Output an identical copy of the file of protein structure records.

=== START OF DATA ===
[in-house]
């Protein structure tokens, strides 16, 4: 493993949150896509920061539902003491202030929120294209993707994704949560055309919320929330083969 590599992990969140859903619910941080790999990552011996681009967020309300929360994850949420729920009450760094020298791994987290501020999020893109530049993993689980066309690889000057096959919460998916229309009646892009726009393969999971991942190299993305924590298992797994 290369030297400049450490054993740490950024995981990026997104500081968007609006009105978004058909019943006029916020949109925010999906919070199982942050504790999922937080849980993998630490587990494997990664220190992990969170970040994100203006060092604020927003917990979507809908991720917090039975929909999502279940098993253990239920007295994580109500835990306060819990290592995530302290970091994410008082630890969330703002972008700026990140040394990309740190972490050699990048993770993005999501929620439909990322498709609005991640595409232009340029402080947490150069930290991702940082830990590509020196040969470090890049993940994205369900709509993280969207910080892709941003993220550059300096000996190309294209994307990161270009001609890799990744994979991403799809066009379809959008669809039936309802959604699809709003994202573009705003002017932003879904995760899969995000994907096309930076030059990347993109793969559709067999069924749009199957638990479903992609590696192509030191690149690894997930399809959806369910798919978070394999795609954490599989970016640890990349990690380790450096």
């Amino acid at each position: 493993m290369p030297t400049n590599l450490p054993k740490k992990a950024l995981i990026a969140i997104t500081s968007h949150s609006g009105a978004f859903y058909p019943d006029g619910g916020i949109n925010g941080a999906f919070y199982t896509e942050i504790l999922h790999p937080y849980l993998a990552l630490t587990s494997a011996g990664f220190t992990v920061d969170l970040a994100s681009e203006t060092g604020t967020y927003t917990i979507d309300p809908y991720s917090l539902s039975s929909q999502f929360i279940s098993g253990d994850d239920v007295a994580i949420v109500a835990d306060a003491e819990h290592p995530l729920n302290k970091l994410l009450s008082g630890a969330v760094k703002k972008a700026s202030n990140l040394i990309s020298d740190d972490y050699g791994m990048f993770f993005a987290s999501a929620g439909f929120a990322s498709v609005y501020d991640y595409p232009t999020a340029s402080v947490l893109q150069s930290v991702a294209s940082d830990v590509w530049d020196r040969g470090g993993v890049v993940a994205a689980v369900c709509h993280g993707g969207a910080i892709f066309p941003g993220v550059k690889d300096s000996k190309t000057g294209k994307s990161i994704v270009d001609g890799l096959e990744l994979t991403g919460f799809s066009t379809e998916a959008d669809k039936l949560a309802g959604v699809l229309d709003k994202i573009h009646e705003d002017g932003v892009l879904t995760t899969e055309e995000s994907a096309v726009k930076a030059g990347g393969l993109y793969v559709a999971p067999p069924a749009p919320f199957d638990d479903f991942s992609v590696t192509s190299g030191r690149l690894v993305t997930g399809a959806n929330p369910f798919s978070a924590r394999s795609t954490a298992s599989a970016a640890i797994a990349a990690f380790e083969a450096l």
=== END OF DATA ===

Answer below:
[in-house]
């Protein structure tokens, strides 16, 4: 493993949150896509920061539902003491202030929120294209993707994704949560055309919320929330083969 590599992990969140859903619910941080790999990552011996681009967020309300929360994850949420729920009450760094020298791994987290501020999020893109530049993993689980066309690889000057096959919460998916229309009646892009726009393969999971991942190299993305924590298992797994 290369030297400049450490054993740490950024995981990026997104500081968007609006009105978004058909019943006029916020949109925010999906919070199982942050504790999922937080849980993998630490587990494997990664220190992990969170970040994100203006060092604020927003917990979507809908991720917090039975929909999502279940098993253990239920007295994580109500835990306060819990290592995530302290970091994410008082630890969330703002972008700026990140040394990309740190972490050699990048993770993005999501929620439909990322498709609005991640595409232009340029402080947490150069930290991702940082830990590509020196040969470090890049993940994205369900709509993280969207910080892709941003993220550059300096000996190309294209994307990161270009001609890799990744994979991403799809066009379809959008669809039936309802959604699809709003994202573009705003002017932003879904995760899969995000994907096309930076030059990347993109793969559709067999069924749009199957638990479903992609590696192509030191690149690894997930399809959806369910798919978070394999795609954490599989970016640890990349990690380790450096």
């Amino acid at each position: 493993m290369p030297t400049n590599l450490p054993k740490k992990a950024l995981i990026a969140i997104t500081s968007h949150s609006g009105a978004f859903y058909p019943d006029g619910g916020i949109n925010g941080a999906f919070y199982t896509e942050i504790l999922h790999p937080y849980l993998a990552l630490t587990s494997a011996g990664f220190t992990v920061d969170l970040a994100s681009e203006t060092g604020t967020y927003t917990i979507d309300p809908y991720s917090l539902s039975s929909q999502f929360i279940s098993g253990d994850d239920v007295a994580i949420v109500a835990d306060a003491e819990h290592p995530l729920n302290k970091l994410l009450s008082g630890a969330v760094k703002k972008a700026s202030n990140l040394i990309s020298d740190d972490y050699g791994m990048f993770f993005a987290s999501a929620g439909f929120a990322s498709v609005y501020d991640y595409p232009t999020a340029s402080v947490l893109q150069s930290v991702a294209s940082d830990v590509w530049d020196r040969g470090g993993v890049v993940a994205a689980v369900c709509h993280g993707g969207a910080i892709f066309p941003g993220v550059k690889d300096s000996k190309t000057g294209k994307s990161i994704v270009d001609g890799l096959e990744l994979t991403g919460f799809s066009t379809e998916a959008d669809k039936l949560a309802g959604v699809l229309d709003k994202i573009h009646e705003d002017g932003v892009l879904t995760t899969e055309e995000s994907a096309v726009k930076a030059g990347g393969l993109y793969v559709a999971p067999p069924a749009p919320f199957d638990d479903f991942s992609v590696t192509s190299g030191r690149l690894v993305t997930g399809a959806n929330p369910f798919s978070a924590r394999s795609t954490a298992s599989a970016a640890i797994a990349a990690f380790e083969a450096l």